HIV 

An expert explains how HIV is passed on, who is at risk of getting it, and how it affects the immune system.

Find out more about HIV

Transcript of HIV

My name is Harold Jaffe.

I'm a professor of public health at the University of Oxford.

HIV is an abbreviation for the human immunodeficiency virus,

which is the virus that causes AIDS.

We know it's transmitted primarily sexually,

by exposure to blood and from mother to child.

We also know that over time it weakens the body's immune system,

so that an infected individual becomes susceptible

to a whole variety of serious infections and even some cancers.

But that happens relatively slowly,

perhaps over five, ten or even more years.

The people at most risk for HIV

really vary depending on what part of the world you're talking about.

So in this country, in the UK,

we're talking mainly about homosexual men,

also recent immigrants from sub-Saharan Africa and their sexual partners.

There is also an epidemic associated with injection drug use,

and that's been seen particularly in the southern parts of Europe.

One of the great difficulties about HIV

is that most people who have it don't know it, they have no symptoms at all.

When they do have symptoms they tend to be rather non-specific,

things like fever, weight loss, sometimes swelling of lymph nodes,

but most people who are infected don't know it until they become seriously ill.

It's actually relatively easy to diagnose HIV infection.

There are a number of different blood tests available to do this.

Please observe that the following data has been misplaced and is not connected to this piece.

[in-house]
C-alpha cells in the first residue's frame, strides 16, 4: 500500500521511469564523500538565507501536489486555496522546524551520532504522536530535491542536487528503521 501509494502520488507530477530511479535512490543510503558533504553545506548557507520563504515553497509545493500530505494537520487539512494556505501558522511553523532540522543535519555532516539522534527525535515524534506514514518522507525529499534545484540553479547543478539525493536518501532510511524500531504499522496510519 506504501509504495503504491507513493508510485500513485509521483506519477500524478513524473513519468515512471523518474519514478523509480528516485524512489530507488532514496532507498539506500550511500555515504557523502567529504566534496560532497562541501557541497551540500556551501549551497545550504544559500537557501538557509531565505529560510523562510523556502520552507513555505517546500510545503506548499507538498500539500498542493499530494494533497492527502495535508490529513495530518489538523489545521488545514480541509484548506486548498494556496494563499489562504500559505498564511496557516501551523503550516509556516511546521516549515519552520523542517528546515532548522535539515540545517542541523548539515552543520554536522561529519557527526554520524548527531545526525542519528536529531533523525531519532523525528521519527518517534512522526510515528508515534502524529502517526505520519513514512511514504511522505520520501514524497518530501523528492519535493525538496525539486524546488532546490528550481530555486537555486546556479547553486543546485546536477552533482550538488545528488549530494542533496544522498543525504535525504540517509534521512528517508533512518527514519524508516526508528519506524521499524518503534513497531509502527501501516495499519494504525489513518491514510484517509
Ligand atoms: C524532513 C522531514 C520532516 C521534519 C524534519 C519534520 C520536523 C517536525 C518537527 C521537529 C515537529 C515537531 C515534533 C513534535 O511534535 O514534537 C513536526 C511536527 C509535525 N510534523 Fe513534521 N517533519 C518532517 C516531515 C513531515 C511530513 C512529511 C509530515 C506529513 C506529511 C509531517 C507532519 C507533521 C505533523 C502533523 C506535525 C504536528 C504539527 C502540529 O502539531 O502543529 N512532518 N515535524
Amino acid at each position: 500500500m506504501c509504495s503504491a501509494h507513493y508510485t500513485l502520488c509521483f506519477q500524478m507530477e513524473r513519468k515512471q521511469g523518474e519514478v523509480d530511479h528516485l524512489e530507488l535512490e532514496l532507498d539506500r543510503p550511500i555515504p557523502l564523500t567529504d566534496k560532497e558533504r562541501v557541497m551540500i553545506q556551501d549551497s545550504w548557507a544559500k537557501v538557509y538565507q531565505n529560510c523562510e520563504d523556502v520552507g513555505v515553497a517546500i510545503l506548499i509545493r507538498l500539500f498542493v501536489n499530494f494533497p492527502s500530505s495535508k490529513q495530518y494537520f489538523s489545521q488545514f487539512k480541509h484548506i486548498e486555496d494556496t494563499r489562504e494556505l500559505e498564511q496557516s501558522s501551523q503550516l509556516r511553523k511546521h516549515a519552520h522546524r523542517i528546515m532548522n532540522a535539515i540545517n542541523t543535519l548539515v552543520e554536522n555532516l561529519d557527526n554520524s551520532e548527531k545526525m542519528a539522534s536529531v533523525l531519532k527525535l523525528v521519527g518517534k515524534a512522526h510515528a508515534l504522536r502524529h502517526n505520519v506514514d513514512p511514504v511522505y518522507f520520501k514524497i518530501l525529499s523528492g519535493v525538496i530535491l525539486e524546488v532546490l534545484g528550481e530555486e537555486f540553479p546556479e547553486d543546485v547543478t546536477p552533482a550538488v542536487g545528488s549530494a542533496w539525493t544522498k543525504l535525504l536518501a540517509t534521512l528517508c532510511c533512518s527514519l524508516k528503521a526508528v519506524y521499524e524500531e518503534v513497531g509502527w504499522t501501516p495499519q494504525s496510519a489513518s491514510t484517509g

There are some tests where you can get an initial result in maybe 20 minutes,

and it's possible to diagnose it in a single visit to a doctor's office.

Certainly anyone at risk should be tested,

and in this country that would certainly include men who have sex with men.

It would make sense for anyone who's ever injected drugs to be tested.

It would be reasonable

particularly for young people with multiple sex partners to be tested,

for people from parts of the world where infection rates are much higher,

such as sub-Saharan Africa,

and it is a routine policy in this country

to test all women who are giving birth

as well as all patients being seen in GUM clinics.

The situation with treatment is both good news and bad news.

The good news is that we do have

very highly effective treatment available now,

so that most people can live quite normal lives

for many years on that treatment.

The bad news is that the treatment consists of multiple drugs,

usually at least three drugs.

All of them have side effects.

If an individual misses doses of the drug,

there is a chance that the virus can become resistant,

which would necessitate switching to other, often more toxic, drugs.

And the treatment isn't curative,

so that you're really talking about lifetime treatment.

We have no treatment available

that will actually eliminate the virus from the body.

I think it's important to understand

that HIV/AIDS is no longer the death sentence that it was 20 years ago.

We have good treatments.

If people are diagnosed early,

if they take their medicine, if they keep their medical appointments,

they can do very well.

And we certainly have lots of people

who have been on treatment five, ten years or even more

who are leading perfectly normal, active lives.

Now, how long can that go on? Will they live a normal life?

We don't know, but I think there's a lot of reason for optimism.

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